On Monday, the Federal Reserve issued new rules that limit its powers to save collapsing banks from disaster by granting them emergency money. The move is a delayed reply to criticism that federal money was used to prop up ‘too-big-to-fail’ financial giants when the financial crisis emerged in 2008.
According to the new rules, emergency money would be granted just in case of a “broad-based” issue in the system, that affects a large number of banks rather than providing customized lending programs to a select few. The new rules require at least five banks to be affected for the Federal Reserve to take action.
The shift stems from the provisions of the 2010 banking reform bill, which was designed to prevent another major crisis and to prevent taxpayer money from being used in bailouts for private financial institutions.
Under the 2010 reform bill, the feds barred any emergency lending to ‘insolvent’ banks. And Monday’s rules expanded the term to banks that couldn’t or refused to pay ‘undisputed debts’ in the last three months.
But the new rules do not bar the Fed from intervening and lending a hand to collapsing banks in case of a major emergency. The rules were designed to prevent big banks’ managers from taking too much risk since the feds would throw them a lifesaver at any time. The issue is called a ‘moral hazard, and a plethora of politicians and consumer rights advocates fought for it to be addressed in new legislation in the aftermath of the financial crisis.
Critics argued that bank executives took tremendous amounts of risk to boost overall profits and their paychecks, knowing that the Fed would bail their banks out. Fed Gov Daniel Tarullo told reporters that the new set of rules strive to discourage moral hazard while also keeping the system flexible.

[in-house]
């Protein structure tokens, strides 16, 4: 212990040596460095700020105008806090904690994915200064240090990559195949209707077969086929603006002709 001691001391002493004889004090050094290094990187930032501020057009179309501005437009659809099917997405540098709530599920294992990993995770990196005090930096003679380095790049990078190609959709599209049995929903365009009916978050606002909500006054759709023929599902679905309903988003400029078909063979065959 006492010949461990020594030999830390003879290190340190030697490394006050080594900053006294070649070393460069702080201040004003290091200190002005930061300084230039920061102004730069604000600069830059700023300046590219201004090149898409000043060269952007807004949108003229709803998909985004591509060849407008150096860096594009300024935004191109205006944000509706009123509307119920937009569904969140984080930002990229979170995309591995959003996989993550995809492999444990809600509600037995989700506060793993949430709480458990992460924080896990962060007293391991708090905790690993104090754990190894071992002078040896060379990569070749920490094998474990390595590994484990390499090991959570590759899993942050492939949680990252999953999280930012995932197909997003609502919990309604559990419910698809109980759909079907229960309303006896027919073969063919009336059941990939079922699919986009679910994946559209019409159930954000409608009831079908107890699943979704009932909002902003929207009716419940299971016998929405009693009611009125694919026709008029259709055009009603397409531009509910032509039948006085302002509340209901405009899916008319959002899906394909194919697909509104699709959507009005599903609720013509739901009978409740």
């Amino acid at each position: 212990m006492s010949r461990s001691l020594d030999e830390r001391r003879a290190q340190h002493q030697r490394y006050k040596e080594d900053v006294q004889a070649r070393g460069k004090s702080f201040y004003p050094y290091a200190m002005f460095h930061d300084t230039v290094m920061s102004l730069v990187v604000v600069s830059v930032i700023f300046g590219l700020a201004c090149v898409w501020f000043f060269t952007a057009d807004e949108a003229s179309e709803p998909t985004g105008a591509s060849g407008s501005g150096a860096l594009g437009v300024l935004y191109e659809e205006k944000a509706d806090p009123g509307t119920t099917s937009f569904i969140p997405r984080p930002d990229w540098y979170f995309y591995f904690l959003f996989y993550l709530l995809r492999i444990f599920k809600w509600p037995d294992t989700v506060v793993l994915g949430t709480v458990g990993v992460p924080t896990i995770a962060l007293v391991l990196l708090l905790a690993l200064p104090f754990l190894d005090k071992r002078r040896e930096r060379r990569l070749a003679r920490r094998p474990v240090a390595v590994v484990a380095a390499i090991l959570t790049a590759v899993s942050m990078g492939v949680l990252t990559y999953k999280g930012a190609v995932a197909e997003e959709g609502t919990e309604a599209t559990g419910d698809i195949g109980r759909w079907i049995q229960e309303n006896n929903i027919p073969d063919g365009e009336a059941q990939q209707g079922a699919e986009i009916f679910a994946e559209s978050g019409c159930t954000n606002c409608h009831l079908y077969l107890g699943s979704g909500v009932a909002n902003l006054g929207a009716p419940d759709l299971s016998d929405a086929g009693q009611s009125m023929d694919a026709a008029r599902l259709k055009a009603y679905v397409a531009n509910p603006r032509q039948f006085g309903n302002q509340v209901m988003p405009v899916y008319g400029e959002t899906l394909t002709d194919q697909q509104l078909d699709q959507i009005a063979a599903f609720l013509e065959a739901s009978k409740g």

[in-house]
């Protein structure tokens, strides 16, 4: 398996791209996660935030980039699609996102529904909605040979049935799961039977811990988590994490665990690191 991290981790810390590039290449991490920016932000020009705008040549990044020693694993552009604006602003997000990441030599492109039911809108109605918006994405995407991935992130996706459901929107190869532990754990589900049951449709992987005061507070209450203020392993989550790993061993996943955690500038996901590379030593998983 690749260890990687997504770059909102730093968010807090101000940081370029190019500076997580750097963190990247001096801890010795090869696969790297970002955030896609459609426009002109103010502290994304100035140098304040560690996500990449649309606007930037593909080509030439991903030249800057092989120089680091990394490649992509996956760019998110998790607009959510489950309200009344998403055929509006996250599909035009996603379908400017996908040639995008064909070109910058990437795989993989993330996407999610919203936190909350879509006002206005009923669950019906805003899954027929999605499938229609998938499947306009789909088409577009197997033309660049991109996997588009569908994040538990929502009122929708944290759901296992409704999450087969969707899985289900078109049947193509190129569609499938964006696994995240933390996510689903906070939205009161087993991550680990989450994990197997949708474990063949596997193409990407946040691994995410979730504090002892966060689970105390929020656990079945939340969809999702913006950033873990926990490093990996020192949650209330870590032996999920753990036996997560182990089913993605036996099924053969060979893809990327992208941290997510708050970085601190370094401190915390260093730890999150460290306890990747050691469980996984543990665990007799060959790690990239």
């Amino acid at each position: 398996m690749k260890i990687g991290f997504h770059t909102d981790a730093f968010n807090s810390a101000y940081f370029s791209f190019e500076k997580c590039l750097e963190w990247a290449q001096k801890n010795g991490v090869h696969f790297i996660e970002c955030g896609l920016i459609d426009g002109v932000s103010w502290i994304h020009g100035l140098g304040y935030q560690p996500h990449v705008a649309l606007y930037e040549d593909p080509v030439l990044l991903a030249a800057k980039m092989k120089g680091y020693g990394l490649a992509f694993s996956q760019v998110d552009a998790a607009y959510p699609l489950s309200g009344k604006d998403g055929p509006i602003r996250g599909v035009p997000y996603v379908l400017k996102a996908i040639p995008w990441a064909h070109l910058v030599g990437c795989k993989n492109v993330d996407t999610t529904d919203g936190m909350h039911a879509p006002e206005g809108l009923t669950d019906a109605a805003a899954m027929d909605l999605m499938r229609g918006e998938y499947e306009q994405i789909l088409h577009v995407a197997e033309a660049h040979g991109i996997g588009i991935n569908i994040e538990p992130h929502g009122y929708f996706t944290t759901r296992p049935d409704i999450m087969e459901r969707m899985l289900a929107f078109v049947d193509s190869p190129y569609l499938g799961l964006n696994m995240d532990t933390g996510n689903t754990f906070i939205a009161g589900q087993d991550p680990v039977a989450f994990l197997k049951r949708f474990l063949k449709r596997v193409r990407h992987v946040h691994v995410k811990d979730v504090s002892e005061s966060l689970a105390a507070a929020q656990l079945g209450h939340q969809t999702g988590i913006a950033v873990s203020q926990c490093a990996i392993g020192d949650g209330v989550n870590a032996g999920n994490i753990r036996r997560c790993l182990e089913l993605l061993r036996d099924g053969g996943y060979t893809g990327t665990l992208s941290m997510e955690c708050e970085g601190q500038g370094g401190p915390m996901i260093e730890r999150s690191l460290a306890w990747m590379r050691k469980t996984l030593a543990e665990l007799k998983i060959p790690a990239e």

But some members of Congress said that the rules are not enough. Congressman Jeb Hensarling, the head of the House Financial Services Committee, recently noted that ‘too-big-to-fail’ financial institutions are still a reality in our times and the new rules would do nothing to change that situation.
Hensarling added that the Fed ‘leaves the door open’ to other taxpayer-funded emergency money and that moral hazard is at the very center of how these mammoth banks still operate.
Under the new rules, the Secretary of the Treasury will be required to sign off any emergency money. Additionally, emergency money won’t be granted if no “unusual and exigent circumstances” are involved.
Fed Chairwoman Janet L. Yellen argued that emergency money is still needed to tackle crises in the financial world that may have ‘adverse consequences’ on families, firms and the U.S. economy.
Image Source: Flickr
Latest posts by Nathan Fortin (see all)
- The End of Life Option Act Already Used by 111 People - Jun 28, 2017
- Senate Decided to Kill Rule that Promotes Retirement Plans - Apr 1, 2017
- BlackRock Is Turning to Robots for Improved Stocks - Mar 30, 2017